As your excellency will read, the minister of foreign affairs refuses to settle the matter with the minister of the United States, stating that, as I am the only agent acknowledged to represent the Republic of Liberia in France, this agent can not act for your Government.

My only wish being the welfare of Liberia, I went to see Mr. McLane, minister of the United States, to let him know of the letter I had just received from Mr. Flourens, as this gentleman requires me only to interfere in the matter.

My opinion is that we will agree together and will come to a conclusion satisfactory to Liberia, for the United States take the utmost interest in the matter, but it is necessary that your excellency should send me immediately, and by wire if possible, a special power to settle the question and full orders necessary to come to this conclusion.

Your excellency knows me well enough to be aware that in every point I take and uphold the interests of Liberia, which are as dear to me as my own, and in this matter I feel the more confident that I shall be backed up by the minister of the United States, although I shall have to settle alone with the French Government.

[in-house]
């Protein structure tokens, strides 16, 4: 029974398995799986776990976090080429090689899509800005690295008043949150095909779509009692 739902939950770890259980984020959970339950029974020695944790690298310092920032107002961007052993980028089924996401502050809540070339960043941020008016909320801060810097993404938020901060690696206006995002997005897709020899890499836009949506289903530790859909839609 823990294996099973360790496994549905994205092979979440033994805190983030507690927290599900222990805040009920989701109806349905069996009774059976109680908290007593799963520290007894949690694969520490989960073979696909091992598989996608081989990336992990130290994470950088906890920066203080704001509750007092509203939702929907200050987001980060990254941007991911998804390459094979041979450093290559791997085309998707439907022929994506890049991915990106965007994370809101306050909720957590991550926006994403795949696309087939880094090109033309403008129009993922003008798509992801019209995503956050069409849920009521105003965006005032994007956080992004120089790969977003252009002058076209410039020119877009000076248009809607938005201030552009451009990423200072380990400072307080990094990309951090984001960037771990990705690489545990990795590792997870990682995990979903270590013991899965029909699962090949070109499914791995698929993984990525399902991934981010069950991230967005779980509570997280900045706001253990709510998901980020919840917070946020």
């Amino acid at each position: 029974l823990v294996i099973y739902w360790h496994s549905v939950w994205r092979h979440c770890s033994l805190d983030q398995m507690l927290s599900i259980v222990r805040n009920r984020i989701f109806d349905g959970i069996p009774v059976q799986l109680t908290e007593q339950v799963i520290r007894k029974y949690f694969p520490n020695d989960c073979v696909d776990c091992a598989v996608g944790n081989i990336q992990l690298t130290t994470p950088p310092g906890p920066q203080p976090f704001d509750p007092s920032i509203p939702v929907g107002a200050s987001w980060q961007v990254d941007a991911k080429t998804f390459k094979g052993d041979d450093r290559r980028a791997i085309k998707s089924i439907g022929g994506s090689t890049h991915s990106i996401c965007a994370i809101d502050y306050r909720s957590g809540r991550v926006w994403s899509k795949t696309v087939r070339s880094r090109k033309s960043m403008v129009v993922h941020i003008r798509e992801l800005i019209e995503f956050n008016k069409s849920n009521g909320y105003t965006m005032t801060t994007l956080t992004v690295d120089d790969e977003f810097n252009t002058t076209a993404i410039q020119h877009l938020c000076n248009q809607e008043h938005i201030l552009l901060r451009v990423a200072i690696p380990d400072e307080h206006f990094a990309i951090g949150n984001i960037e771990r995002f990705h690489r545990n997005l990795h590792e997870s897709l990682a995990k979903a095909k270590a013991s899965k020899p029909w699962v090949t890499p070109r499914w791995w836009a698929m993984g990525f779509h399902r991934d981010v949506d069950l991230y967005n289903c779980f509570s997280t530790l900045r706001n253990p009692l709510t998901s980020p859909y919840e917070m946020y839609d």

I hope we will come to a satisfactory solution, but so as to act quickly it is necessary that your excellency should send me by the shortest way the full necessary orders and power.

In this expectation, I have, etc.,

Leopold Carrance.
[Inclosure 2.—Translation.]

Mr. Flourens to Mr. Carrance.

Monsieur: I have had occasion to inform you, in the month of July of last year, of a proposal made to my department by the United States minister at Paris, in favor of the State of Liberia, in regard to the incident caused by the calling of a French man-of-war at Beriby.

[Page 1086]

Mr. McLane, under orders from his Government, has just addressed to me a new communication, in which, always taking into consideration the interests of the Republic of Liberia, he proposes to us to determine precisely the frontier line between the eastern provinces of this state and the neighboring French possessions.

Though we are never disposed to reject the idea of a natural boundary (delimitation de nature) to prevent any difficulty with a country with whom we have sentiments of sympathy, it seems difficult to receive overtures which have not an official character, and that have not yet been regularly addressed by your agency.

I will he, therefore, very much obliged to you to inform me if you have been charged by the Government which you represent in France to transmit to us propositions tending to the determination of the common frontier, and I await your reply before having an understanding with the minister of marine upon the subject of the measures it might be proper to take, with a view of regulating, if necessary, the question which the minister of the United States has thought it his duty to call to my attention.

Receive, etc.,